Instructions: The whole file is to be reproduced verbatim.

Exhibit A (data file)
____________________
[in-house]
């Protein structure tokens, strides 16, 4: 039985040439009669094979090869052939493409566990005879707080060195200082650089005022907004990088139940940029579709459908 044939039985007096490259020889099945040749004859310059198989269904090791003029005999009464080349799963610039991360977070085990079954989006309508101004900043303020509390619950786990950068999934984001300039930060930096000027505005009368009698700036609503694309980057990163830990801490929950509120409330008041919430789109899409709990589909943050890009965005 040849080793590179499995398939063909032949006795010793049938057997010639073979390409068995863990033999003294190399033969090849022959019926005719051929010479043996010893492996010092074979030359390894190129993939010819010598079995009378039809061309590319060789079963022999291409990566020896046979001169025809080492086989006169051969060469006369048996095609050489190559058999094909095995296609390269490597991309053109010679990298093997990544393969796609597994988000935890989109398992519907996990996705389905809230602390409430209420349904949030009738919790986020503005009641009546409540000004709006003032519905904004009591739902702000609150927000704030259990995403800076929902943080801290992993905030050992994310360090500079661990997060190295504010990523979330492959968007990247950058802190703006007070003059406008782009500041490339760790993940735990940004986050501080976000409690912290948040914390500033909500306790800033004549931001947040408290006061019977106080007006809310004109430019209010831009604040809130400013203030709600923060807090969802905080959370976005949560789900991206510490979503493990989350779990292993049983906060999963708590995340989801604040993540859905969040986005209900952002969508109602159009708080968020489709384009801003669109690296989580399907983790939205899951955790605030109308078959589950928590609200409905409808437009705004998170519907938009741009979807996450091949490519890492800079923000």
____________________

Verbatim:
[in-house]
């Protein structure tokens, strides 16, 4: 039985040439009669094979090869052939493409566990005879707080060195200082650089005022907004990088139940940029579709459908 044939039985007096490259020889099945040749004859310059198989269904090791003029005999009464080349799963610039991360977070085990079954989006309508101004900043303020509390619950786990950068999934984001300039930060930096000027505005009368009698700036609503694309980057990163830990801490929950509120409330008041919430789109899409709990589909943050890009965005 040849080793590179499995398939063909032949006795010793049938057997010639073979390409068995863990033999003294190399033969090849022959019926005719051929010479043996010893492996010092074979030359390894190129993939010819010598079995009378039809061309590319060789079963022999291409990566020896046979001169025809080492086989006169051969060469006369048996095609050489190559058999094909095995296609390269490597991309053109010679990298093997990544393969796609597994988000935890989109398992519907996990996705389905809230602390409430209420349904949030009738919790986020503005009641009546409540000004709006003032519905904004009591739902702000609150927000704030259990995403800076929902943080801290992993905030050992994310360090500079661990997060190295504010990523979330492959968007990247950058802190703006007070003059406008782009500041490339760790993940735990940004986050501080976000409690912290948040914390500033909500306790800033004549931001947040408290006061019977106080007006809310004109430019209010831009604040809130400013203030709600923060807090969802905080959370976005949560789900991206510490979503493990989350779990292993049983906060999963708590995340989801604040993540859905969040986005209900952002969508109602159009708080968020489709384009801003669109690296989580399907983790939205899951955790605030109308078959589950928590609200409905409808437009705004998170519907938009741009979807996450091949490519890492800079923000």